Notes: This recipe is designed for very large bone-in steaks, at least 1 1/2 to 2 1/2 inches thick and weighing 1 1/2 to 2 pounds. Porterhouse, T-bone, rib-eye, and New York strip will all work well. Do not use tenderloin steaks, as they are likely to overcook.
For best results, let the steak rest for at least 45 minutes at room temperature or up to 3 days, uncovered, on a rack set in a rimmed baking sheet, in the refrigerator after seasoning it.
1. Carefully pat the steak dry with paper towels. Season liberally on all sides (including the edges) with salt and pepper.
2. Heat the oil in a 12-inch cast-iron skillet over high heat until just beginning to smoke. Carefully add the steak, reduce the heat to medium-high, and cook, flipping the meat frequently, until a pale golden brown crust starts to develop, about 4 minutes.
3. Add the butter and herbs and shallots, if using, to the skillet and continue to cook, flipping the steak occasionally and basting it with the foaming butter, shallots, and thyme until an instant-read thermometer inserted into thickest part of the steak, away from the bone, registers 120°F for medium-rare, or 130°F for medium, 4 to 8 minutes longer. To baste, tilt the pan slightly so that butter collects by the handle and use a spoon to pick up the butter, and pour it over the steak, aiming at the light spots. If the butter begins to smoke excessively or the steak begins to burn, reduce the heat to medium. When the steak is done, transfer it to a rack set in a rimmed baking sheet. Let rest for 5 to 10 minutes. Reheat pan drippings until smoking, and pour over steak to re-crisp.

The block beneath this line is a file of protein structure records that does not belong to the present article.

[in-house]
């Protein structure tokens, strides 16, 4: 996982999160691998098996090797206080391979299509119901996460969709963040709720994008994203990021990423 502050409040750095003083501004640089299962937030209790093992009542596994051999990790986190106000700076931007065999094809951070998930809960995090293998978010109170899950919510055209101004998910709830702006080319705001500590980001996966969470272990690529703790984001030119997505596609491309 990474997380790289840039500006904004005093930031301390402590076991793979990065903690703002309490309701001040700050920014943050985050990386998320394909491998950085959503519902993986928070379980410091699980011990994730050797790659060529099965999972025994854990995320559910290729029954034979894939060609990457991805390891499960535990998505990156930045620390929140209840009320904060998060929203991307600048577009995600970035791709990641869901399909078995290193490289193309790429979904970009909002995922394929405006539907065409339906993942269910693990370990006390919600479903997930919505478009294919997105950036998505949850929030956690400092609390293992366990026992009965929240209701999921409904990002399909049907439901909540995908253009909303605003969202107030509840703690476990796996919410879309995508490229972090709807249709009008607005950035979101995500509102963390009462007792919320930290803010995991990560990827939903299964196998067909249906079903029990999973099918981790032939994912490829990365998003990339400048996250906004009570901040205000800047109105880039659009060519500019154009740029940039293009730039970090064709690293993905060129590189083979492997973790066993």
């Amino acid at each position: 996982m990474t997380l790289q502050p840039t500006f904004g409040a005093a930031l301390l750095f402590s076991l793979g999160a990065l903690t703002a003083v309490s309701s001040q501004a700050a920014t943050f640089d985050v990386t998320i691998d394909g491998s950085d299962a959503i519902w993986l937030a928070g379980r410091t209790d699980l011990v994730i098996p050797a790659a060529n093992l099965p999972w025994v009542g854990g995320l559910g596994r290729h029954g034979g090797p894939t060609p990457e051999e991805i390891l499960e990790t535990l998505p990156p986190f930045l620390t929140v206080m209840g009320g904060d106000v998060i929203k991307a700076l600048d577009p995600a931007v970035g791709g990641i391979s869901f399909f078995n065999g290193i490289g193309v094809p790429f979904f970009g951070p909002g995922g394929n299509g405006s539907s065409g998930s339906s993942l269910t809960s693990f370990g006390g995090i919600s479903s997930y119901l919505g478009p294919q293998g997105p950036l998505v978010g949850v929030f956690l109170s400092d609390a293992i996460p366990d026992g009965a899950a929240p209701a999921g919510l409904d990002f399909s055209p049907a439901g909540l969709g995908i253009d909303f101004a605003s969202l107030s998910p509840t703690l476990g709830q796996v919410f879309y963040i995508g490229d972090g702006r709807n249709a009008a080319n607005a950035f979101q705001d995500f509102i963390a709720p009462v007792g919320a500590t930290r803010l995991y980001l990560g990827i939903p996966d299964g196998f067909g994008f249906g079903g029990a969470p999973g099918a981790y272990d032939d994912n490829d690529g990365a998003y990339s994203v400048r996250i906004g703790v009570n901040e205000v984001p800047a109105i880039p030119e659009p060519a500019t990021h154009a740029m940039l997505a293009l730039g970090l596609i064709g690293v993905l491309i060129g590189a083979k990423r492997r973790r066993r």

4. Carve the steak and serve.
Excerpted from The Food Lab: Better Home Cooking Through Science by J. Kenji Lopez-Alt. Copyright © 2015 by J. Kenji Lopez-Alt. With permission of the publisher, W. W. Norton & Company, Inc. All rights reserved.
"Vegetables are perishable, so we don't have any indication of what they looked like 500 years ago," says James Nienhuis, a professor in the Department of Horticulture at the University of Wisconsin.